The costs to the financial institution and mobile operators are also negligible. They afford us secure access to their networks with the relevant layers of authentication and we develop the service at no cost to any one else. We then revenue share based on transaction value and volume.

This is really as simple as it is. No cost or risk to any of the 3rd parties, secure transfers over a lightweight network and an extremely equitable profit sharing arrangement.

As I said, this should be available by the end of the year!

Nicholas Ochiel said...

I forgot to add (in response to the anonymous post before mine) that we will guarantee reedemability of the cash for credit.

And just to reiterate again:) This should be available by the end of the year! The current challenge we face is in getting institutions interested in actually backing this with their name. (a kind of industrial inertia one might say).

Anonymous said...

A twist on this is the rise of cellphone based banking in South Africa. Check out the innovative WIZZIT start-up, who's enabling remittances as well as day-to-day retail transactions and ATM withdrawals.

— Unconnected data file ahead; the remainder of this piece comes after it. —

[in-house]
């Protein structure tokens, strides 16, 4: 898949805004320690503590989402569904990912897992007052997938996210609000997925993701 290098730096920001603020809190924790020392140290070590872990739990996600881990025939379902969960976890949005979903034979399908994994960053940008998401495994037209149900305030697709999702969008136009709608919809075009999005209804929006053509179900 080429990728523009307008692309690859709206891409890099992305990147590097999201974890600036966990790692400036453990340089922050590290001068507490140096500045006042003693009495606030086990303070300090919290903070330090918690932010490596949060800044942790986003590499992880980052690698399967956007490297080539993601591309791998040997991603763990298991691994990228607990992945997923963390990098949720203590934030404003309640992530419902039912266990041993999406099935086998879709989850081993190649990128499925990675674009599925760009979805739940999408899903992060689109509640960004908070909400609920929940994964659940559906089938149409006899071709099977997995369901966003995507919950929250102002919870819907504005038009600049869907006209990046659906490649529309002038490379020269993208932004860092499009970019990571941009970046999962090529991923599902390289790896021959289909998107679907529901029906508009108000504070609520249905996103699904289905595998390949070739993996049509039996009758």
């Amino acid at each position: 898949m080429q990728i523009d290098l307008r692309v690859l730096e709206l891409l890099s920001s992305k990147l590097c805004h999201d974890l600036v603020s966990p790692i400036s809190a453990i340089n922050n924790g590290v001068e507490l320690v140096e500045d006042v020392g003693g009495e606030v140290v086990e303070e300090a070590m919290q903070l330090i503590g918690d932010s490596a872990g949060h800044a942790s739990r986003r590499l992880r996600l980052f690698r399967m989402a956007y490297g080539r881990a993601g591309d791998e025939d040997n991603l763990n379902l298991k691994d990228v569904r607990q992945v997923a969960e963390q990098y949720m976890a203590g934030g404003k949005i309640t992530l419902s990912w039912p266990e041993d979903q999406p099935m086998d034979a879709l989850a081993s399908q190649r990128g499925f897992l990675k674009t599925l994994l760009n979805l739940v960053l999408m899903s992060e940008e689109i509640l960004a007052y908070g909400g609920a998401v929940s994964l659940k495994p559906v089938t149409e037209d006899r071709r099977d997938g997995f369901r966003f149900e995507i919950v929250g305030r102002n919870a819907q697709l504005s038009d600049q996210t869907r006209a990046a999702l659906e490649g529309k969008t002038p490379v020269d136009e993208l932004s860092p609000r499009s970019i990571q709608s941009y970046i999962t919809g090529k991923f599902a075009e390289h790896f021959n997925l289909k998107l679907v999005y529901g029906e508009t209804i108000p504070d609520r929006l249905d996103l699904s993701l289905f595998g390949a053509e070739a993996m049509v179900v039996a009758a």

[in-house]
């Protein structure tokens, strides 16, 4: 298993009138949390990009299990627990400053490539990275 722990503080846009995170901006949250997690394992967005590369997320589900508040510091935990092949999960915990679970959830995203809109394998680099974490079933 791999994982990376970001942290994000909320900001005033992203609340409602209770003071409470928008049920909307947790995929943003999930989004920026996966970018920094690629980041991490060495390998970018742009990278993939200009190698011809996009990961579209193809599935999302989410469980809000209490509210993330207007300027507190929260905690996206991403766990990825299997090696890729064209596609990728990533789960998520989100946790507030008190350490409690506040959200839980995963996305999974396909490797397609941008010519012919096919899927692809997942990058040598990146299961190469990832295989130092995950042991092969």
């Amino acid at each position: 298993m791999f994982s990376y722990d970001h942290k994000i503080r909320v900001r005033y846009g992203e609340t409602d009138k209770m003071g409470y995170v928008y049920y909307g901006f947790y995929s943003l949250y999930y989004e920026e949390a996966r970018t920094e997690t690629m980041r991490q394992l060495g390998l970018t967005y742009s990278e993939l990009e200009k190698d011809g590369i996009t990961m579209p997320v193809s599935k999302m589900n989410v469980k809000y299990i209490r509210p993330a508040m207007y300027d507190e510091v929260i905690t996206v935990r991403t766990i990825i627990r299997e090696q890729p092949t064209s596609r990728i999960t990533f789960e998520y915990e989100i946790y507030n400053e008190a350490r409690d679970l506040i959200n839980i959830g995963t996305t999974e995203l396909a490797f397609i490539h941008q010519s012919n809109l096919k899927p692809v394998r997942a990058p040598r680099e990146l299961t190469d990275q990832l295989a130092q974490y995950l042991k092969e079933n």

Anonymous said...

I still think that Werstern Union as the most effective money transfer company. I have already used it and the money arrived complete and on time. I have never tried the other companies because WU has been delivering what I wanted.

bankelele said...

jim online: western union is still the best INSTANT money transfer method TO Kenya, but the cost is very high. It's not appropriate e.g. for parents sending fees or pocket money to students out of Kenya. Bank's may take a few days to do international transfers, but the cost are much more reasonable than WU

Anonymous said...